Tampa General Hospital, working with USF Health, is one of the first sites in the country – and the first in Florida – to enroll patients in a new national study testing whether a minimally invasive procedure can safely and effectively treat subacute and chronic subdural hematomas, a common type of brain bleed.
Subacute or chronic subdural hematomas often occur in patients who have brain atrophy, a shrinking or wasting away of brain tissue due to age, trauma, or disease, which results in a slow accumulation of blood over several days to weeks or months.
The standard surgical treatment involves drilling a hole in the skull, or opening a larger portion of the skull, to drain the hematoma. This relieves increasing pressure on the brain that can cause debilitating symptoms such as severe headaches, profound body weakness, vision and speech problems, confusion, and impaired memory. However, recurrent subdural hematomas frequently require repeat surgeries that pose risks – especially for more fragile older patients or others with underlying diseases, who may not be good candidates for open surgery.
The multisite randomized, controlled EMBOLISE clinical study will evaluate an emerging minimally invasive treatment, called middle meningeal arterial (MMA) embolization. The procedure will deliver an embolic liquid (Onyx™ Liquid Embolic System) to block targeted vessels, the underlying source of inflammation and rebleeding promoting the growth of subdural hematomas.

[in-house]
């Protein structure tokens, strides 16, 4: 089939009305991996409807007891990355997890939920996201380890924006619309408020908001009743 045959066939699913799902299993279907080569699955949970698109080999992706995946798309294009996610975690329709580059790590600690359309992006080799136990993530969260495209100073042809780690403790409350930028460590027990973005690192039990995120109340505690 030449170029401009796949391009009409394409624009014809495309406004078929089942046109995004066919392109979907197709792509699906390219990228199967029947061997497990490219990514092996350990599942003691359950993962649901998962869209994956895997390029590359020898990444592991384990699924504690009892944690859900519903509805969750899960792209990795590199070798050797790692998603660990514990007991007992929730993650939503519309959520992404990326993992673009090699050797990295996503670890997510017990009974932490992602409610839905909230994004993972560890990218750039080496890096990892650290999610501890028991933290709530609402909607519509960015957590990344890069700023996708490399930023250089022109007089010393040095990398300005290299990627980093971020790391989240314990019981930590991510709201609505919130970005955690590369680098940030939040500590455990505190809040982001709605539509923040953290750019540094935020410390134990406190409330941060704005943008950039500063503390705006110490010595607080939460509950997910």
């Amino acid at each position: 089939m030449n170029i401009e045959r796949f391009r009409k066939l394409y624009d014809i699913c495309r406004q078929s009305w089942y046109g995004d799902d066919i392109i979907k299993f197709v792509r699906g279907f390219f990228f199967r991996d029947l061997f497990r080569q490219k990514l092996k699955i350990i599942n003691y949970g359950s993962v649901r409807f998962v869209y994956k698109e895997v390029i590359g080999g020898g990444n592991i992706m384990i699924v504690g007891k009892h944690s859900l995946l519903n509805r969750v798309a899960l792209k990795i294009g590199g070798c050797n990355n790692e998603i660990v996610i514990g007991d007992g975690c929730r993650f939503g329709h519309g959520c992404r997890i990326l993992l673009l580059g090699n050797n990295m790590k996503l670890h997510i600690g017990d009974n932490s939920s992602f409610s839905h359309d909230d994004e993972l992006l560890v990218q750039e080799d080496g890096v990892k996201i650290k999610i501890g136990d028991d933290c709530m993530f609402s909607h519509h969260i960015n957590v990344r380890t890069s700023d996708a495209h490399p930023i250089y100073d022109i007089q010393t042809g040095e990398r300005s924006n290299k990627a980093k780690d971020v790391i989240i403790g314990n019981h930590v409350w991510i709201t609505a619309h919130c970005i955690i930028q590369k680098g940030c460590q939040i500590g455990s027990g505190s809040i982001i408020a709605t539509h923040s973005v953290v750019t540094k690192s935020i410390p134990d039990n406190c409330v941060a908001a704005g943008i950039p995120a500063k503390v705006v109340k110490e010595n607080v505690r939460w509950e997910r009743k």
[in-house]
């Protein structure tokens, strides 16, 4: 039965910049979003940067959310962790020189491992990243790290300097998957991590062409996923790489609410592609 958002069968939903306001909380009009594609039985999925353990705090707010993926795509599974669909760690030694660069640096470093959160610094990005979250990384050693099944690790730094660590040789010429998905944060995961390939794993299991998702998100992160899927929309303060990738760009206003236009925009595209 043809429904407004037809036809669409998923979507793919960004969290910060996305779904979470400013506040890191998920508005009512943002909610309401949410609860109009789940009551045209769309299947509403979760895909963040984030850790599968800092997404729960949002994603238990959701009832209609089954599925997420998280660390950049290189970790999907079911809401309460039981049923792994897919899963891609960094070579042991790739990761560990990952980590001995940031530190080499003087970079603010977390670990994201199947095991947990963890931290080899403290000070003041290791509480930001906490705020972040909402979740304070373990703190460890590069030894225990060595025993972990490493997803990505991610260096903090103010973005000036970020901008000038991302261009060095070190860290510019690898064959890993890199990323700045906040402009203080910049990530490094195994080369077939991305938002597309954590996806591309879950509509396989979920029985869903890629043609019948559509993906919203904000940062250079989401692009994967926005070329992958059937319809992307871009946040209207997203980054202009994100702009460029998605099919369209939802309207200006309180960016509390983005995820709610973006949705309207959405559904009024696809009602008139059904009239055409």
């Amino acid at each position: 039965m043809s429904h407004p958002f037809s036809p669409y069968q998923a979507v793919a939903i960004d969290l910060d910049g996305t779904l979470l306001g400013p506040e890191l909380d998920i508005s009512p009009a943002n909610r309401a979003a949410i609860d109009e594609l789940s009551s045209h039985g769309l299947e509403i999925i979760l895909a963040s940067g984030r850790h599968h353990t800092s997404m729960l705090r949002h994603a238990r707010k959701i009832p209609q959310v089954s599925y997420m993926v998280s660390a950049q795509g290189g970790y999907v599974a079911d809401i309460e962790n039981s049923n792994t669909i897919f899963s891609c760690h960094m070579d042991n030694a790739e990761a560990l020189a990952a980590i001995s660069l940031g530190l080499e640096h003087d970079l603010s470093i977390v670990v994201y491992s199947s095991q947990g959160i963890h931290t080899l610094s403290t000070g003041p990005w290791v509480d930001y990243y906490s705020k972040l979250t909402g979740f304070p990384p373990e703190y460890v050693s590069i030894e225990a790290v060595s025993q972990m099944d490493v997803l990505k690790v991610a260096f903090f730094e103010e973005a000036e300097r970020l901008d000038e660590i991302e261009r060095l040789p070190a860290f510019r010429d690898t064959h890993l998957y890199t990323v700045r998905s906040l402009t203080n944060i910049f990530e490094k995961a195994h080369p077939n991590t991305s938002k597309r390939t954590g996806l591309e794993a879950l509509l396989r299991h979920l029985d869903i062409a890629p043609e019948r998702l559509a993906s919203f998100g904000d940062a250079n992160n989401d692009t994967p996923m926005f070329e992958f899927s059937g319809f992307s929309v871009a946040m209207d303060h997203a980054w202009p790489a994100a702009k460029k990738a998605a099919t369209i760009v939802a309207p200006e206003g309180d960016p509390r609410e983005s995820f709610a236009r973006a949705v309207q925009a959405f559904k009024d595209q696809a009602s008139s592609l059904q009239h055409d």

“This study is a significant opportunity to expand our scientific understanding of subdural brain bleeds and marks an important step forward in the discovery of an effective treatment,” said Dr. Charles J. Lockwood, senior vice president of USF Health and dean of the USF Health Morsani College of Medicine. “As the first site in Florida to enroll in the trial, USF Health and Tampa General Hospital are at the forefront of national efforts to pioneer new discoveries that improve outcomes for patients.”
With MMA embolization, a neurointerventional neurologist trained in image-guided techniques inserts a microcatheter through a needlestick in the groin or wrist, threading it up to targeted arteries near the brain. Then, an embolic agent is released to stop the persistent bleeding characteristic of chronic subdural hematomas.
“Middle meningeal arterial embolization represents a fundamentally different approach to managing this complex condition – one that shuts down abnormal blood vessels to break the vicious cycle of continued subdural hematoma growth,” said Maxim Mokin, MD, PhD, principal investigator for EMBOLISE at the Tampa General (TGH) trial site and an associate professor of neurology and neurosurgery at the USF Health Morsani College of Medicine. “If it proves to be as effective as preliminary data indicates, this less invasive procedure may offer the potential for a cure.”
The TGH site will enroll up to 36 adults ages 18 to 90 in the EMBOLISE trial, which is expected to include 600 study participants at medical centers across the country.
MMA embolization is still in the investigational stages for subdural hematomas and does not have FDA approval. This trial is an important step in seeking that approval. Larger, more rigorous studies such as EMBOLISE are needed to validate whether the neurointerventional procedure works.
Earlier case studies and smaller trials suggest that MMA embolization, in conjunction with surgery, often significantly reduces the need for repeat surgeries in some patients with subdural hematomas, Dr. Mokin said. “And in patients closely observed who do not require urgent surgery, the embolization procedure alone demonstrates a dramatic reduction in the size of the hematoma and the alleviation of symptoms, often preventing the more invasive surgical procedure.”